Stahltec Metallhandels GmbH v Chuan Ann Metals Pte Ltd and Others

CourtHigh Court (Singapore)
JudgeChoo Han Teck JC
Judgment Date02 March 2005
Neutral Citation[2005] SGHC 46
Citation[2005] SGHC 46
Publication Date03 March 2005
Plaintiff CounselLim Tong Chuan (Loo and Partners)
Defendant CounselLee Eng Beng and Meah Tze Hua (Rajah and Tann)
SubjectCompanies,Receiver and manager,Duty of receiver and manager,Contract,Contractual terms,German law governing contract,Whether retention of title clause validly incorporated -Whether retention of title clause transparent, clear and comprehensible,Whether English translation of retention of title clause constituted valid notice,Tort,Conversion,Plaintiff's contract with first defendant containing retention of title clause,First defendant not paying bills,First defendant put into receivership,Whether receivers and managers committing conversion by selling goods in custody to third party,Whether receivers and managers liable for storage costs of goods in plaintiff's possession pending outcome of trial

2 March 2005

Choo Han Teck J:

1 The plaintiff is a company incorporated and having its registered office in Germany. It was at all material times the manufacturers of rolled steel which it sold and supplied to its customers, one of whom was the first defendant. The first defendant was subsequently placed under receivership by one of its creditors, the Oversea-Chinese Banking Corporation (“OCBC Bank”). The second and third defendants were the receivers and managers appointed by OCBC Bank. The plaintiff obtained judgment against the first defendant for breach of contract on account of unpaid bills.

2 The claim against the second and third defendants (“the other defendants”) was for damages for the tort of conversion. The plaintiff’s claim was based on a retention of title clause in the contract between it and the first defendant. By 26 January 2003, the other defendants had sold all the goods in their custody to a third party, but prior to that had released a portion to the plaintiff. This portion represented the goods identified in a joint inspection by the plaintiff and the other defendants (“the disputed goods”). The plaintiff claimed that apart from the disputed goods, the total goods converted were valued at €255,000 as at 26 November 2003, but prices for steel had since risen and the value claimed was now €331,000. The plaintiff was also claiming storage costs of the disputed goods, on the ground that it was unable to sell the goods because of the other defendants’ objections. The storage charges claimed amounted to $200,287.62, being $22,254.18 a month for nine months. The plaintiff was also claiming a sum of $5,037.23 for some other steel sold by the other defendants in November 2003.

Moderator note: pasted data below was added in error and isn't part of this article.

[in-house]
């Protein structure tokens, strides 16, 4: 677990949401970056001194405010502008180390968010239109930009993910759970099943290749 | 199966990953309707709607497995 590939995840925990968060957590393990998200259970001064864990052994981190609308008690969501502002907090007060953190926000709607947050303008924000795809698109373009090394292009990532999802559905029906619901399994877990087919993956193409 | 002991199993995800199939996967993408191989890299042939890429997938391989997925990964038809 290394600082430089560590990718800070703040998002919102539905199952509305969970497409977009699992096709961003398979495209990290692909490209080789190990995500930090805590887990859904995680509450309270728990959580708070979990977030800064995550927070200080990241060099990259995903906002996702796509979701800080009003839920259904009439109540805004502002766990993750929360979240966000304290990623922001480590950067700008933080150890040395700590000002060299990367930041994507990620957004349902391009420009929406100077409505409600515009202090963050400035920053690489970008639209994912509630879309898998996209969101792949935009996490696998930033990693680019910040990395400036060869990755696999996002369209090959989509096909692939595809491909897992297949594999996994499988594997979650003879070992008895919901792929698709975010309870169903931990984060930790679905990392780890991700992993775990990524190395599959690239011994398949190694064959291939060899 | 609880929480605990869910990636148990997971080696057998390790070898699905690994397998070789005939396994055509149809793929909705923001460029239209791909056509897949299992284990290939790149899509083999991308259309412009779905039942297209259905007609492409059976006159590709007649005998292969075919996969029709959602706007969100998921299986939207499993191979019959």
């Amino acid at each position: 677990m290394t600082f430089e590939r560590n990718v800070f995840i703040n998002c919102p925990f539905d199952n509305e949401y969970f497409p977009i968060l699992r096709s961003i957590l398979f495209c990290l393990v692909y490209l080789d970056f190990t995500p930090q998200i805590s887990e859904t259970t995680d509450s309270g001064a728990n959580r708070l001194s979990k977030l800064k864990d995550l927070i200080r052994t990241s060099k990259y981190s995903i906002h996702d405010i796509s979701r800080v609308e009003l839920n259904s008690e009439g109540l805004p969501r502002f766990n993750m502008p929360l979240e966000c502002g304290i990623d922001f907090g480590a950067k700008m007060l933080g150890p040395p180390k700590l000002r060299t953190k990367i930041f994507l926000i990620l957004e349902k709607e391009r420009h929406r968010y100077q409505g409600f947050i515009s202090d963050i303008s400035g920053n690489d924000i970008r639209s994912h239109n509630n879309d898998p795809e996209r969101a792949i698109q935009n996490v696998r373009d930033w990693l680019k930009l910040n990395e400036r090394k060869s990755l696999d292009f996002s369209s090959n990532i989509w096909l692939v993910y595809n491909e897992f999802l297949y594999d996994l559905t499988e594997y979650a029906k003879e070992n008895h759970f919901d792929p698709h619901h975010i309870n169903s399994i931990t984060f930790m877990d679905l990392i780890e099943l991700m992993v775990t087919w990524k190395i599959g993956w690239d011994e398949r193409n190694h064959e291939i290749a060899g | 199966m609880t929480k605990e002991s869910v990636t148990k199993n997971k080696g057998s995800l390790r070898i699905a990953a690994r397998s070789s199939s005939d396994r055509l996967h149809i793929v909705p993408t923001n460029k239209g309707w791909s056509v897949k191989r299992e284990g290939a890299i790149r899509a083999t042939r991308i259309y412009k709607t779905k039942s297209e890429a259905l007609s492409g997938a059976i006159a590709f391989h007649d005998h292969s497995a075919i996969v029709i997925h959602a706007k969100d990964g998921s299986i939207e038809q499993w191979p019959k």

3 The other defendants denied that the retention of title clause was a valid clause in the contract. Their defence was two-fold. Firstly, they argued that the clause was not validly incorporated into the sale contracts. Secondly, they argued that even if the said clause had been incorporated, it was not applicable because the clause was not “transparent, clear and comprehensible”. In the first case, Mr Lee Eng Beng, counsel for the defendants, submitted that the contract was a standard-form contract, and had not been validly notified to the first defendant in a commonly understood language, as required under German law. He submitted that the English version that the plaintiff produced as proof of notification, was, in fact, lifted from another contract to which the first defendant was not a party. Moreover, it was plagiarised from another German supplier’s standard form.

4 The contract in question between the plaintiff and the first defendant was in the German language and signed on 16 August 1999. The relevant part of the retention of title clause in the English version purportedly given to the first defendant reads as follows:

1. All goods delivered shall remain our property (goods in which title is retained) until all accounts receivable from Purchaser are settled. This shall also apply to future and conditional claims, eg from acceptor’s bills of exchange.

2. Machining and processing of the goods in which title is retained shall take place on our behalf as our being the manufacturer in the meaning of Art 950 BGB (Civil Code), without any obligation on our part deriving therefrom. The machined and processed goods shall be deemed to be goods in which title is retained in the meaning of para 1.

3. If the goods in which title is retained are processed, combined and mixed with other goods by Purchaser, we shall have joint title to the resultant merchandise,...

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1 books & journal articles
  • Tort Law
    • Singapore
    • Singapore Academy of Law Annual Review Nbr. 2005, December 2005
    • 1 December 2005
    ...21.1 In Stahltec Metallhandels GmbH v Chuan Ann Metals Pte Ltd[2005] SGHC 46, the plaintiff sold and supplied rolled steel to the first defendant. Before fulfilling its payment obligation to the plaintiff, the first defendant was placed under receivership by one of its creditors, the Overse......

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